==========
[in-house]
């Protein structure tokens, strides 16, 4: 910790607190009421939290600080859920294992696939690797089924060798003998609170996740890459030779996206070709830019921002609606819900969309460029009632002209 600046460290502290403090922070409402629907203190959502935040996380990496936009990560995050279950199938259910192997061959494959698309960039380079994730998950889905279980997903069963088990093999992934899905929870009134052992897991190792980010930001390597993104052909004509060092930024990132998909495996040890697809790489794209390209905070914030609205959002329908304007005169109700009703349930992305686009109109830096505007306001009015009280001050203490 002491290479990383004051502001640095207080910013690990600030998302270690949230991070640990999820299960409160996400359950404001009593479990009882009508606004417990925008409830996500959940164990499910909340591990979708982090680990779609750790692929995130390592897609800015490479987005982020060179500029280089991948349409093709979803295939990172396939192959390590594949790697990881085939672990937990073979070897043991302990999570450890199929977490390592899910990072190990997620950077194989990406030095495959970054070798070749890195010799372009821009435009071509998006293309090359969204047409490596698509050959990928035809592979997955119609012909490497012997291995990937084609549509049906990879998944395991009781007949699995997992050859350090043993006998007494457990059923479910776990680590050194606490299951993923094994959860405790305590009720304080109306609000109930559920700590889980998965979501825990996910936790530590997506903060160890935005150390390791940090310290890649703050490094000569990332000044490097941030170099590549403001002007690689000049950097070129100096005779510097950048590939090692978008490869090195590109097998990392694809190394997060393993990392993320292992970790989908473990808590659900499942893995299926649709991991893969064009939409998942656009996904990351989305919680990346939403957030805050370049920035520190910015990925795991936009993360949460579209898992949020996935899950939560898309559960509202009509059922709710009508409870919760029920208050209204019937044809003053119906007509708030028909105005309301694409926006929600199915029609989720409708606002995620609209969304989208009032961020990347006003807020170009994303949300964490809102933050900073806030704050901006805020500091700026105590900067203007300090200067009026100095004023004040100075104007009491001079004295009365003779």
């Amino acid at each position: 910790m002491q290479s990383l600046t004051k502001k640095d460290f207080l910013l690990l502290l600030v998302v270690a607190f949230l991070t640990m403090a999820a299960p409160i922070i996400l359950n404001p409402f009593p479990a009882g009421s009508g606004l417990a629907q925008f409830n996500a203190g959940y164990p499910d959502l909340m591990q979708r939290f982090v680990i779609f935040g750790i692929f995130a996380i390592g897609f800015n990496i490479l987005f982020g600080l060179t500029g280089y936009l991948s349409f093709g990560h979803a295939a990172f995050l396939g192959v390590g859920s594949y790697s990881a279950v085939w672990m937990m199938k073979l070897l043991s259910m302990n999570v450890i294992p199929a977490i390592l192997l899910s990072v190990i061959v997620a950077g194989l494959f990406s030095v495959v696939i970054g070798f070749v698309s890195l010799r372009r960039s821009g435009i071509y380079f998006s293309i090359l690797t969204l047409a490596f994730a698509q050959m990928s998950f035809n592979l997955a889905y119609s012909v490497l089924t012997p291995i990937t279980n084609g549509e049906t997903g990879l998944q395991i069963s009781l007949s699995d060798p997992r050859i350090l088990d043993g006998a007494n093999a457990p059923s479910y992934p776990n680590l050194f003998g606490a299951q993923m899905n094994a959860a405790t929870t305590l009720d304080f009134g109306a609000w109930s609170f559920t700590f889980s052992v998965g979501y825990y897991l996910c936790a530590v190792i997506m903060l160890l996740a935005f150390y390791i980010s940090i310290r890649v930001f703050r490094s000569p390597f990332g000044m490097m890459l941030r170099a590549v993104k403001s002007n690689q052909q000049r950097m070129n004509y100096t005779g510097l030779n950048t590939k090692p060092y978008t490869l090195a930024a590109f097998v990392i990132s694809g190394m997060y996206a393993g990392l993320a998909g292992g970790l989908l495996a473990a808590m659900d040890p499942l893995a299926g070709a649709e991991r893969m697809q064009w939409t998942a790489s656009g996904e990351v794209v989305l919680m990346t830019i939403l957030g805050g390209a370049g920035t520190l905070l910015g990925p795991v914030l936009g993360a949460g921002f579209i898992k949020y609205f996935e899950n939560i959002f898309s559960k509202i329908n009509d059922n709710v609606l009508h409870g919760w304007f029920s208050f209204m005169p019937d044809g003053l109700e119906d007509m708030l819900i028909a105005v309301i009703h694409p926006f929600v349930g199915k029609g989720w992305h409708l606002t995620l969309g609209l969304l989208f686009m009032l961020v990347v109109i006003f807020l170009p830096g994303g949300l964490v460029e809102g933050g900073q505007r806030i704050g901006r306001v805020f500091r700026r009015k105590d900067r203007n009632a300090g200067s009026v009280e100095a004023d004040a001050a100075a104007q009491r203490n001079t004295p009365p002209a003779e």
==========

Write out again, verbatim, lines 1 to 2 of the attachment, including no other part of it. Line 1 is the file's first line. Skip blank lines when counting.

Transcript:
[in-house]
């Protein structure tokens, strides 16, 4: 910790607190009421939290600080859920294992696939690797089924060798003998609170996740890459030779996206070709830019921002609606819900969309460029009632002209 600046460290502290403090922070409402629907203190959502935040996380990496936009990560995050279950199938259910192997061959494959698309960039380079994730998950889905279980997903069963088990093999992934899905929870009134052992897991190792980010930001390597993104052909004509060092930024990132998909495996040890697809790489794209390209905070914030609205959002329908304007005169109700009703349930992305686009109109830096505007306001009015009280001050203490 002491290479990383004051502001640095207080910013690990600030998302270690949230991070640990999820299960409160996400359950404001009593479990009882009508606004417990925008409830996500959940164990499910909340591990979708982090680990779609750790692929995130390592897609800015490479987005982020060179500029280089991948349409093709979803295939990172396939192959390590594949790697990881085939672990937990073979070897043991302990999570450890199929977490390592899910990072190990997620950077194989990406030095495959970054070798070749890195010799372009821009435009071509998006293309090359969204047409490596698509050959990928035809592979997955119609012909490497012997291995990937084609549509049906990879998944395991009781007949699995997992050859350090043993006998007494457990059923479910776990680590050194606490299951993923094994959860405790305590009720304080109306609000109930559920700590889980998965979501825990996910936790530590997506903060160890935005150390390791940090310290890649703050490094000569990332000044490097941030170099590549403001002007690689000049950097070129100096005779510097950048590939090692978008490869090195590109097998990392694809190394997060393993990392993320292992970790989908473990808590659900499942893995299926649709991991893969064009939409998942656009996904990351989305919680990346939403957030805050370049920035520190910015990925795991936009993360949460579209898992949020996935899950939560898309559960509202009509059922709710009508409870919760029920208050209204019937044809003053119906007509708030028909105005309301694409926006929600199915029609989720409708606002995620609209969304989208009032961020990347006003807020170009994303949300964490809102933050900073806030704050901006805020500091700026105590900067203007300090200067009026100095004023004040100075104007009491001079004295009365003779």